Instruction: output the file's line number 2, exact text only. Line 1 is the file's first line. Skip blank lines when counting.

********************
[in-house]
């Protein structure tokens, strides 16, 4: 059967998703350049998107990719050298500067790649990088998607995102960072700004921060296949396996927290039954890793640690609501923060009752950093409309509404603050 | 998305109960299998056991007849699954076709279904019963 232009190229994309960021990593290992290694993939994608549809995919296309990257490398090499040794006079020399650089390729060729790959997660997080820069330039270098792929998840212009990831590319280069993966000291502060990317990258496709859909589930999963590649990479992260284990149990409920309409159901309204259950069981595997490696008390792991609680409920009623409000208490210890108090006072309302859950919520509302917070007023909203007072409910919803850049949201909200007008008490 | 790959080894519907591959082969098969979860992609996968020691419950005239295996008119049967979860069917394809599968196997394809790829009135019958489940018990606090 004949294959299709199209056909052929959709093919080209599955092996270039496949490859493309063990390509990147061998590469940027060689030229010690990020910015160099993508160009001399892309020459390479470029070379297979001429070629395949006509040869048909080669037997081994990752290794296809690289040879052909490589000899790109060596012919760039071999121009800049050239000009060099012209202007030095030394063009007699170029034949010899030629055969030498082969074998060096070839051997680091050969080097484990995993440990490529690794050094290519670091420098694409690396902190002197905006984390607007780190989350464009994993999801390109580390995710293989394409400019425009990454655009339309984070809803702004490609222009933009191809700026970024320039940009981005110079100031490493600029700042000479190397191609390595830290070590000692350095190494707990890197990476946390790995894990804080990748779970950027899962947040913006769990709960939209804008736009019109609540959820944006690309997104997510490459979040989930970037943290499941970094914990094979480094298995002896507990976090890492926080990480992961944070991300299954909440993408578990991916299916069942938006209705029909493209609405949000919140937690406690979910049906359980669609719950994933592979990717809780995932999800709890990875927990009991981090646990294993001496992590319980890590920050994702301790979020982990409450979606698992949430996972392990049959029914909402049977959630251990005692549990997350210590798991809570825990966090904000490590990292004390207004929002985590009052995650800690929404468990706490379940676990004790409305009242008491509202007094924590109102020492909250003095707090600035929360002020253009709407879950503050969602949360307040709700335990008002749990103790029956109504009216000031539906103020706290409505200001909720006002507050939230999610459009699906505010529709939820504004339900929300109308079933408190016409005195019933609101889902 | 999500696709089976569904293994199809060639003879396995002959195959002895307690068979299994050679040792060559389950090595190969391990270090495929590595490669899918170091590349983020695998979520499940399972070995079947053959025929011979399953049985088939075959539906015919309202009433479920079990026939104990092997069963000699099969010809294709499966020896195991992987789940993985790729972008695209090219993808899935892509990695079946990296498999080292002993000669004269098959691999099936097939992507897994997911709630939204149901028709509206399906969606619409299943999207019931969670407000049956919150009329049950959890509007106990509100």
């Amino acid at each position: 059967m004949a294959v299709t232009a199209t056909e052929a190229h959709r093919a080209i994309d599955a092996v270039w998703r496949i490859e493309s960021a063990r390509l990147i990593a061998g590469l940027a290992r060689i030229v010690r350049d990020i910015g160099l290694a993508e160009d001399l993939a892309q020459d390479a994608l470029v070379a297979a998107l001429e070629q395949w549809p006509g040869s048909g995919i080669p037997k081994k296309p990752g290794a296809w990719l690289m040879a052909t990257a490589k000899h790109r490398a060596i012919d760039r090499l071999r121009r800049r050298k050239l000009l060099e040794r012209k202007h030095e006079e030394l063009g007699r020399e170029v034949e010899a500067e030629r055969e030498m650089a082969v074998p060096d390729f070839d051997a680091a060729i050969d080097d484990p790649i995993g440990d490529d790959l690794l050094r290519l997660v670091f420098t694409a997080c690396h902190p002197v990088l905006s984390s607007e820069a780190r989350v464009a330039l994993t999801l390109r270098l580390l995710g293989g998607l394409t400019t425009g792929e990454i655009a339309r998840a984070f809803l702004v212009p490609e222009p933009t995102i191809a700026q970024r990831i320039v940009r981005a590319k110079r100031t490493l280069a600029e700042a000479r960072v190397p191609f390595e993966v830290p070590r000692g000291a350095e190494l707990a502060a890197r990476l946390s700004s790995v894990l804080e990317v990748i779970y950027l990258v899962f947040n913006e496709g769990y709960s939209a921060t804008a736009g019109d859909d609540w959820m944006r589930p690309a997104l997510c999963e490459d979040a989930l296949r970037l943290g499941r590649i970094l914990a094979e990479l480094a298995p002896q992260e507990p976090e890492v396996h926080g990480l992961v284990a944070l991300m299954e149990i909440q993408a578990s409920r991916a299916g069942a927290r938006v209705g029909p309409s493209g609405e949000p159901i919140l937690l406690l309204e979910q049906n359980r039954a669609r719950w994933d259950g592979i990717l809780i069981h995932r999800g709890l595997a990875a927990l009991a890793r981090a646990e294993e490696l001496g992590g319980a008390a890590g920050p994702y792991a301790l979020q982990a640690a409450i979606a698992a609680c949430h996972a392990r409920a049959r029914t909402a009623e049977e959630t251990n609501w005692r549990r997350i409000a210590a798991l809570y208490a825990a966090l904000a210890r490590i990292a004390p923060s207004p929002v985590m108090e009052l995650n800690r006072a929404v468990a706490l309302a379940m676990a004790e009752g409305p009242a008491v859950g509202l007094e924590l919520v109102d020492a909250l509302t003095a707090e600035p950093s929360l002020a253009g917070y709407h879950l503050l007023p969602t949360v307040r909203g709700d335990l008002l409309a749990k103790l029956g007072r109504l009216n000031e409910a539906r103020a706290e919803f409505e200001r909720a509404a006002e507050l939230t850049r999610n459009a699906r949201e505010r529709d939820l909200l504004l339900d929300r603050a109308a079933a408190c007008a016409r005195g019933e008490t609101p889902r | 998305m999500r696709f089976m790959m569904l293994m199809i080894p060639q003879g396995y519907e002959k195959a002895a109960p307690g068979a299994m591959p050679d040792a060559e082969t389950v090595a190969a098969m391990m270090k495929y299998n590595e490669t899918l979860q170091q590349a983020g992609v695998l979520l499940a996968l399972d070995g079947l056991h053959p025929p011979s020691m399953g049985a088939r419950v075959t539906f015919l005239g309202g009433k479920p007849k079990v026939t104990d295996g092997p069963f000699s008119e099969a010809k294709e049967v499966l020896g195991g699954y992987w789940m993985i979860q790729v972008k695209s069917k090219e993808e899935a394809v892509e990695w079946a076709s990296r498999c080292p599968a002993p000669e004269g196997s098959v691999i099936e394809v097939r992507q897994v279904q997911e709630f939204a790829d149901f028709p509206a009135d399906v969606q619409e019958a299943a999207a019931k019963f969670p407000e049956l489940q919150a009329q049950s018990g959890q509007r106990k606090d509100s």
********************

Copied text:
């Protein structure tokens, strides 16, 4: 059967998703350049998107990719050298500067790649990088998607995102960072700004921060296949396996927290039954890793640690609501923060009752950093409309509404603050 | 998305109960299998056991007849699954076709279904019963 232009190229994309960021990593290992290694993939994608549809995919296309990257490398090499040794006079020399650089390729060729790959997660997080820069330039270098792929998840212009990831590319280069993966000291502060990317990258496709859909589930999963590649990479992260284990149990409920309409159901309204259950069981595997490696008390792991609680409920009623409000208490210890108090006072309302859950919520509302917070007023909203007072409910919803850049949201909200007008008490 | 790959080894519907591959082969098969979860992609996968020691419950005239295996008119049967979860069917394809599968196997394809790829009135019958489940018990606090 004949294959299709199209056909052929959709093919080209599955092996270039496949490859493309063990390509990147061998590469940027060689030229010690990020910015160099993508160009001399892309020459390479470029070379297979001429070629395949006509040869048909080669037997081994990752290794296809690289040879052909490589000899790109060596012919760039071999121009800049050239000009060099012209202007030095030394063009007699170029034949010899030629055969030498082969074998060096070839051997680091050969080097484990995993440990490529690794050094290519670091420098694409690396902190002197905006984390607007780190989350464009994993999801390109580390995710293989394409400019425009990454655009339309984070809803702004490609222009933009191809700026970024320039940009981005110079100031490493600029700042000479190397191609390595830290070590000692350095190494707990890197990476946390790995894990804080990748779970950027899962947040913006769990709960939209804008736009019109609540959820944006690309997104997510490459979040989930970037943290499941970094914990094979480094298995002896507990976090890492926080990480992961944070991300299954909440993408578990991916299916069942938006209705029909493209609405949000919140937690406690979910049906359980669609719950994933592979990717809780995932999800709890990875927990009991981090646990294993001496992590319980890590920050994702301790979020982990409450979606698992949430996972392990049959029914909402049977959630251990005692549990997350210590798991809570825990966090904000490590990292004390207004929002985590009052995650800690929404468990706490379940676990004790409305009242008491509202007094924590109102020492909250003095707090600035929360002020253009709407879950503050969602949360307040709700335990008002749990103790029956109504009216000031539906103020706290409505200001909720006002507050939230999610459009699906505010529709939820504004339900929300109308079933408190016409005195019933609101889902 | 999500696709089976569904293994199809060639003879396995002959195959002895307690068979299994050679040792060559389950090595190969391990270090495929590595490669899918170091590349983020695998979520499940399972070995079947053959025929011979399953049985088939075959539906015919309202009433479920079990026939104990092997069963000699099969010809294709499966020896195991992987789940993985790729972008695209090219993808899935892509990695079946990296498999080292002993000669004269098959691999099936097939992507897994997911709630939204149901028709509206399906969606619409299943999207019931969670407000049956919150009329049950959890509007106990509100």